President Park Geun-hye’s decision to disband the organization of maritime police revealed the depth of her wrath at its poor initial response to the ferry disaster last month. Most Koreans agree that many of the 302 lives lost in the tragic accident could have been saved if it had carried out rescue work in a swift and proper manner.
In the face of growing public anger with their incapacity and neglect of duty, maritime police officers had seemed resigned to harsh measures to be taken against them before Park issued a statement to the nation Monday in connection with the disaster. Still, Park’s decision to dismantle the entire organization came as a shock to them.
It may be an exaggeration to argue that Park made a scapegoat of maritime police to soothe the anger of the bereaved families and the public. It may be more accurate to say the president wanted to send a strong signal of her firm will to overhaul the government system to prevent the recurrence of a similar tragedy.
Nevertheless, it appears to make sense to raise questions about the appropriateness of her proposal to transfer its maritime security duty as well as search and rescue function to an envisioned agency to take charge of safety matters. It is an increasingly important mission for maritime police to patrol the seas around the Korean Peninsula and protect national interests in the spacious exclusive economic zone. This role has been highlighted in curbing illegal fishing by Chinese vessels and guarding the Dokdo islets, which is also claimed by Japan.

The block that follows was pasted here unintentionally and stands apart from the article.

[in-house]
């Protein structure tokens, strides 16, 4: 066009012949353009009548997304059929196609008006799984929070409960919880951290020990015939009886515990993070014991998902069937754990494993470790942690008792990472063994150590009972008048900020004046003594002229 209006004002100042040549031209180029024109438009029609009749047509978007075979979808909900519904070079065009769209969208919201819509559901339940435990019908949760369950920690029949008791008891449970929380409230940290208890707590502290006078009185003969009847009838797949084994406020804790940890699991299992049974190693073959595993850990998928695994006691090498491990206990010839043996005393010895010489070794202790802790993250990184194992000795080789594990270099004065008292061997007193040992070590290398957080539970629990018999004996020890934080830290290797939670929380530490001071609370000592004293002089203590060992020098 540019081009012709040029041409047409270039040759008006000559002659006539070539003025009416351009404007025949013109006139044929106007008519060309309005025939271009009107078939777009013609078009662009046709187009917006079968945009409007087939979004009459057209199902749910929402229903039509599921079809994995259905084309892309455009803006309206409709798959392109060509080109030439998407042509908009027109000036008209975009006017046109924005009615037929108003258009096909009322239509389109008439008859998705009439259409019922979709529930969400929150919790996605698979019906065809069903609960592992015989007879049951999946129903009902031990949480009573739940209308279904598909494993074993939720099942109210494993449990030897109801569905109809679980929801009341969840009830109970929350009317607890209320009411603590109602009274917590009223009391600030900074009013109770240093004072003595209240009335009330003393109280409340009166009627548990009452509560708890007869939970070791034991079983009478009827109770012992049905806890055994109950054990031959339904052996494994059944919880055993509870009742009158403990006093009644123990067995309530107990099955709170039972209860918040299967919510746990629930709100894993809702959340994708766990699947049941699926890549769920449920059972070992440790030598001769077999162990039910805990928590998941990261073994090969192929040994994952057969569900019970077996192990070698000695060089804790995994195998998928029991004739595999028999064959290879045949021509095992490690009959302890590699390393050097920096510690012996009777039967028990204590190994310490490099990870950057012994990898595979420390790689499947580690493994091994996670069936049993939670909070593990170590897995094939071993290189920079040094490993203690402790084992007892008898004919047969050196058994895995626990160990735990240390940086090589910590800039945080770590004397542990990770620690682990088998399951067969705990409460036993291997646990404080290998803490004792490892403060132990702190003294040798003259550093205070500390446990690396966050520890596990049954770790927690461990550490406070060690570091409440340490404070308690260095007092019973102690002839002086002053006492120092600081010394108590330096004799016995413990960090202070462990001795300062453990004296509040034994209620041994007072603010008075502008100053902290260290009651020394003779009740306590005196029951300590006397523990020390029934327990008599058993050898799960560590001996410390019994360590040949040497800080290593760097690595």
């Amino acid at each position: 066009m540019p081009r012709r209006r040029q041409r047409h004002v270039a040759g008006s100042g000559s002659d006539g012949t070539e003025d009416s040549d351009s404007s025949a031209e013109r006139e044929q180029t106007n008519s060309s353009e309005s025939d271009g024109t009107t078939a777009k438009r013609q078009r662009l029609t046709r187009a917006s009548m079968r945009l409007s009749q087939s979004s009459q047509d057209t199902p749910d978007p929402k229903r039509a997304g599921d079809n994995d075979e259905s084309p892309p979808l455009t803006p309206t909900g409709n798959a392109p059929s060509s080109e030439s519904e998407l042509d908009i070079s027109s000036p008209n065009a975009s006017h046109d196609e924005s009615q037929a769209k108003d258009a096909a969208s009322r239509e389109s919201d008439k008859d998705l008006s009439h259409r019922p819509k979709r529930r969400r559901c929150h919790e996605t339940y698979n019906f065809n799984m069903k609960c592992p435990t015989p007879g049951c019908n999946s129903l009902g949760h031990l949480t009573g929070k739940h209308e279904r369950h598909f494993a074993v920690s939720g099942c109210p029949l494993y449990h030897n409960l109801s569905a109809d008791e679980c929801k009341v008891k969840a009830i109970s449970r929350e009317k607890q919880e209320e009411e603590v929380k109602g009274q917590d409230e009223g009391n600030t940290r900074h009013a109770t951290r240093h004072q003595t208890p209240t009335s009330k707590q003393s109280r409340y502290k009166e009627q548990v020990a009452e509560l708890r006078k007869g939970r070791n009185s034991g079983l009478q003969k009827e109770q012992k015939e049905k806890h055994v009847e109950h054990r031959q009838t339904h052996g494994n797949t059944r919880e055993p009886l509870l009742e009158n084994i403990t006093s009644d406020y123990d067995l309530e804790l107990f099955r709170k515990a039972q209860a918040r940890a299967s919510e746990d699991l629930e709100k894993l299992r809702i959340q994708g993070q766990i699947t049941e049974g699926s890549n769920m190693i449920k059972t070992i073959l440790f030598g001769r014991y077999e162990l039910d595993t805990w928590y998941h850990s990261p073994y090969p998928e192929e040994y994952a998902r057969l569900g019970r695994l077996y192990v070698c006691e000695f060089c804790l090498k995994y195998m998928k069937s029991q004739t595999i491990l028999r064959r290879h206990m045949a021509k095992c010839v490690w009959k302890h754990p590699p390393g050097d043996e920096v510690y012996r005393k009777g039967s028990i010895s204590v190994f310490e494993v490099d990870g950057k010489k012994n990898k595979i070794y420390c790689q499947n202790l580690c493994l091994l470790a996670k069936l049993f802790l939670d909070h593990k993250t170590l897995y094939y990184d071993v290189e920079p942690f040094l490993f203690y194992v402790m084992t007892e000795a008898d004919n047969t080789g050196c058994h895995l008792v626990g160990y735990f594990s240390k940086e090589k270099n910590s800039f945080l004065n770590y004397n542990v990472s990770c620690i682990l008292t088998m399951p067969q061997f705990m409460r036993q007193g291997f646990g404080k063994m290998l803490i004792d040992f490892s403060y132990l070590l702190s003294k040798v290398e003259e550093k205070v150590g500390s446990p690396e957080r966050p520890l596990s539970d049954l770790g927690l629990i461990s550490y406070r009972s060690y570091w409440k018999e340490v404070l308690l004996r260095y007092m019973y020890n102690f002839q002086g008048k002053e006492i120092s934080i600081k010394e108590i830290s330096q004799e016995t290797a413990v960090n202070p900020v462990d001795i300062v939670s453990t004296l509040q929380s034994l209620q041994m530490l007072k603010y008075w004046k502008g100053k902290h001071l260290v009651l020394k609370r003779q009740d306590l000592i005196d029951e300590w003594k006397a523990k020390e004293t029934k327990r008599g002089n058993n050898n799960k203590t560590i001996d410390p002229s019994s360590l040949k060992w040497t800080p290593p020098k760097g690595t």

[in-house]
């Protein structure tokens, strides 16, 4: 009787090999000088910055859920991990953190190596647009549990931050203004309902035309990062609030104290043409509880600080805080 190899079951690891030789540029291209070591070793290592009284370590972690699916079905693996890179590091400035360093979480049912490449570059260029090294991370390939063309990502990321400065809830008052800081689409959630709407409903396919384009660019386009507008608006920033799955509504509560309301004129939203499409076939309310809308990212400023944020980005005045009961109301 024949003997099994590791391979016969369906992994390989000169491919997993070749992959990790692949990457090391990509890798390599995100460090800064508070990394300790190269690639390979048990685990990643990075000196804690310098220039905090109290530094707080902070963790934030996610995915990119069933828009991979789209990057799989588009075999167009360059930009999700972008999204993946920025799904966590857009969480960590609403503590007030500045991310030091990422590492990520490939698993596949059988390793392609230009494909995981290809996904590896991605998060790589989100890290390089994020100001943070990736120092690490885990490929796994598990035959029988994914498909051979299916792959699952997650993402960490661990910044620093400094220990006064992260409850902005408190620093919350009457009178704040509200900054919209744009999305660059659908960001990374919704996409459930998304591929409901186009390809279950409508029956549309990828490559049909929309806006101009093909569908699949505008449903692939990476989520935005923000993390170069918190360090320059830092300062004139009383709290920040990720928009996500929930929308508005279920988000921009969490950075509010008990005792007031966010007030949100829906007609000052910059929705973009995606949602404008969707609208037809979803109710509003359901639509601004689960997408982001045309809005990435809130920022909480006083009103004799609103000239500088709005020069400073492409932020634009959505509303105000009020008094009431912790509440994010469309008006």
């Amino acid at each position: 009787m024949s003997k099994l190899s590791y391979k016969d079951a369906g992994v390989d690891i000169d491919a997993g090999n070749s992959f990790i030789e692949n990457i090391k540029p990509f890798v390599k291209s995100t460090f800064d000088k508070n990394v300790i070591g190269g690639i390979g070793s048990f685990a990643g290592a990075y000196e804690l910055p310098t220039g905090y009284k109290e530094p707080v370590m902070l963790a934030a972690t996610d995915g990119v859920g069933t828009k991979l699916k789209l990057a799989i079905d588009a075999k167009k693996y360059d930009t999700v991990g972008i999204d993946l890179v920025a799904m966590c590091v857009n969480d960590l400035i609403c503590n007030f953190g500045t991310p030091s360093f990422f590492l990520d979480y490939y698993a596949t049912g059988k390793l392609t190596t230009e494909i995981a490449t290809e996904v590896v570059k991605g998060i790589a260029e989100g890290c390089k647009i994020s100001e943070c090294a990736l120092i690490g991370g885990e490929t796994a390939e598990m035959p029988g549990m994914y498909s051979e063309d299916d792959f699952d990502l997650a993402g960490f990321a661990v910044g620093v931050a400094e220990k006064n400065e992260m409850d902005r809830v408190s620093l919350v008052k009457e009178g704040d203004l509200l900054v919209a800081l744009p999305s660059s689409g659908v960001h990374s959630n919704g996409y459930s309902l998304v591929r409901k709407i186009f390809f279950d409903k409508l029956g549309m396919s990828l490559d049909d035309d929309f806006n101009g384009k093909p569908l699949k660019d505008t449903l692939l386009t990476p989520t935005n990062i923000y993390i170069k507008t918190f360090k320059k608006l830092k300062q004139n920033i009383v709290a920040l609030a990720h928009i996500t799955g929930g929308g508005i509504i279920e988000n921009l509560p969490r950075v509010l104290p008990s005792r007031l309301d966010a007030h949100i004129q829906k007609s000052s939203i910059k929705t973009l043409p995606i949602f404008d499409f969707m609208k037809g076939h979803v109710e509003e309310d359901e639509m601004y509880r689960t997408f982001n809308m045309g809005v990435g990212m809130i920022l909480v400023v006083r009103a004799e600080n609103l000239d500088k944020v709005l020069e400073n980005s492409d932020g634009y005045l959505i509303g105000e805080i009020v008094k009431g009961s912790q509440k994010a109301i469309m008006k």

A maritime police officer was killed by a Chinese skipper in 2011 during a fight for control of a trawler illegally fishing in Korean waters. Public outrage erupted here at the time, prompting calls for further augmenting the manpower and equipment of maritime police.
With China and Japan beefing up their coast guards amid an escalating territorial dispute over a group of islands in the East China Sea, Korea also needs to continue strengthening its maritime security. It should be noted that the Coast Guard often takes the place of naval ships, whose intervention risks military conflict.
The envisioned safety agency, which lacks law enforcement power, may be ineffective in cracking down on illegal fishing by Chinese fishermen, who often resist violently. Giving such authority to the new unit would be an insufficient stopgap measure. It may not be plausible to reverse the work to disband the maritime police organization by the end of next month. But thorough consideration is needed to work out a better alternative like the establishment of a coast guard given the strengthened maritime security function.